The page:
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Autodromo Group B

The next best thing to owning a rally car

If the recent resurgence of 8-bit video games, buzzy synthpop, and movie reboots are anything to go by, the 1980s are back in a big way. This '80s callback has unsurprisingly reverberated through the collector car market as well, with values of sports cars and exotica from that decade soaring to heights not enjoyed by any other decade save the 1960s. Cars like the Ferrari 288 GTO, Audi Quattro, and Ford RS200 have already shot way, way outside of the working man's budget, so any hope of picking up one of those brutally cool rally specials is nearly out of the question. Lucky for us, wearing the Autodromo Group B watch is the next best thing to parking a homologation special in our garage.

Before we check out this fabulously retro timepiece, let's take a quick dip into what the name "Group B" signifies. In the 1980s, the governing body behind the rally championship went a little nuts,  essentially lifting power and drivetrain restrictions for manufacturers by only requiring that they adhere to engine size restrictions and a minimum weight requirement. Additionally, the manufacturer had to create and sell at least 200 street-ready examples of these cars for the general public. Of course, this paved the way for overpowered all-wheel drive monsters to sling gravel down dirt roads at speeds we haven't seen since. These were race cars that wore experimental turbochargers and radical bodywork, churning out more than 500 hp from 2.1-liter engines.

As you might expect, both spectators and drivers began to perish in crashes with rising frequency. The FIA quickly regained their senses and cut Group B after just five short years.  A flash-in-the-pan moment for rallying, Group B is considered one of the last true romantic eras of motorsports.

Autodromo has made a name for itself catering to watch and automotive enthusiasts looking for a link to bygone eras of both the automotive and watch world. For watch enthusiasts, Autodromo's Prototipo channels the unmistakable wide-cased stance of '70s chronographs;  for gearheads, the later Stradale's dial looked as though it was ripped straight from a 1950s Alfa Romeo. Straddling the best of both worlds, the Group B shakes hands with car and watch enthusiasts alike.

The visual connection of the Autodromo Group B watch to its namesake is undeniable. The angular and very handsome 39-mm case appears as an aviation or industrial-grade item, hewn of one-part steel and one-part titanium. Outside, the steel case wears fixed-bar lugs. No band springbars here; this is a watch for the brightest, most eye-searing single-piece nylon strap you have. Inside the steel shell is a titanium inner-case, a material the madmen from Group B were just beginning to experiment with during its heyday. The lip of the inner case rests on the edges of the steel shell, serving as a subframe for both the movement and the crystal.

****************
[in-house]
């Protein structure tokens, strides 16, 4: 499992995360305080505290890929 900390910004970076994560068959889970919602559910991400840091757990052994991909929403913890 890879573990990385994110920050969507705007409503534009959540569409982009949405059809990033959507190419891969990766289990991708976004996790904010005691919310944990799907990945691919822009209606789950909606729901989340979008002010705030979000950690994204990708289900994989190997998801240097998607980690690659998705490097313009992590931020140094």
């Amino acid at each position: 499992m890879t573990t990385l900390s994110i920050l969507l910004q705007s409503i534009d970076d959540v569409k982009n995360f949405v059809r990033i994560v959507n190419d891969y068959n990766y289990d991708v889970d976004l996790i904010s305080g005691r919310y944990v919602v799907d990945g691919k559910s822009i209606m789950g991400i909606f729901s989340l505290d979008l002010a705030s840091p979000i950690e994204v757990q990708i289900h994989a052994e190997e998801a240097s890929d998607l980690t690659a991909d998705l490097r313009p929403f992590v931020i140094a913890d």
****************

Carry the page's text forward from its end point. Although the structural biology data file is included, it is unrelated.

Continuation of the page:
Autodromo has a history of embracing vibrant hues for their pieces, and the Group B is no different. Our loaner arrived in light powder-blue configuration, but buyers have the choice of red, yellow, and a demure white-on-black. The simple watch face wears no numeration, instead making use of bold five-minute markers set astride a field of minute marks. The dial's bold color scheme and simple design is a pitch-perfect homage to gauge clusters from rally homologation specials like the Lancia Delta Integrale and Rally 037.

The Group B's sapphire crystal wears a very interesting angled edge around the perimeter of the face, raising both the face and the movement deep into the subframe. This intriguing design contributes to the watch's svelte 9mm case thickness.

Inside beats an automatic Miyota 9015 movement, with both hacking and hand-winding capabilities. It's a reliable workhorse movement, although prone to sometimes rattling a little bit when the uni-directional rotor spins quickly.

Each Group B comes in a supremely cool collector's box with two nylon straps, featuring a stitched-on patch featuring the "Autodromo" name. In effect, each strap appears as a race-ready seat harness belt.

In creating a piece that both discerning watch and automotive enthusiasts love, the Group B does what so many other watchmakers try and fail to do. Unfortunately, it's far too easy to slap on some Ferrari or Porsche signage onto a gaudy and overwrought dial and call it a day. And with a price tag falling right underneath $1,000, the Autodromo is a comparably-affordable link to the glory days of rallying.

Stringback Gloves

While Autodromo has established itself in the field of horology, the brand also offers another assortment of what it calls "Instruments for Motoring." Alongside a range of Persol-esque sunglasses and wonderful keychains, the brand sells a classic stringback driving glove. Each pair is crafted using supple sheep leather, with threaded mesh on the top of the hand for better airflow. Autodromo sent us a pair to wear at this year's Lane Motor Museum rally, so we had plenty of time to test the gloves out in the ideal environment.

Before you question the purpose of driving gloves, know they aren't meant to be worn behind the wheel of your 2013 Toyota Camry, but they fit right in when gripping the skinny steering wheels of the Lane's 1976 Lamborghini Urraco and 1971 Fiat 124 Spider. The pencil-thin wheel of the 124 Spider was a slippery affair without the grippy leather of the stringbacks, and they felt deliciously period-correct in the Urraco.

The $125 gloves come in your choice of Verde Pino (green), Cognac (brown), and Black.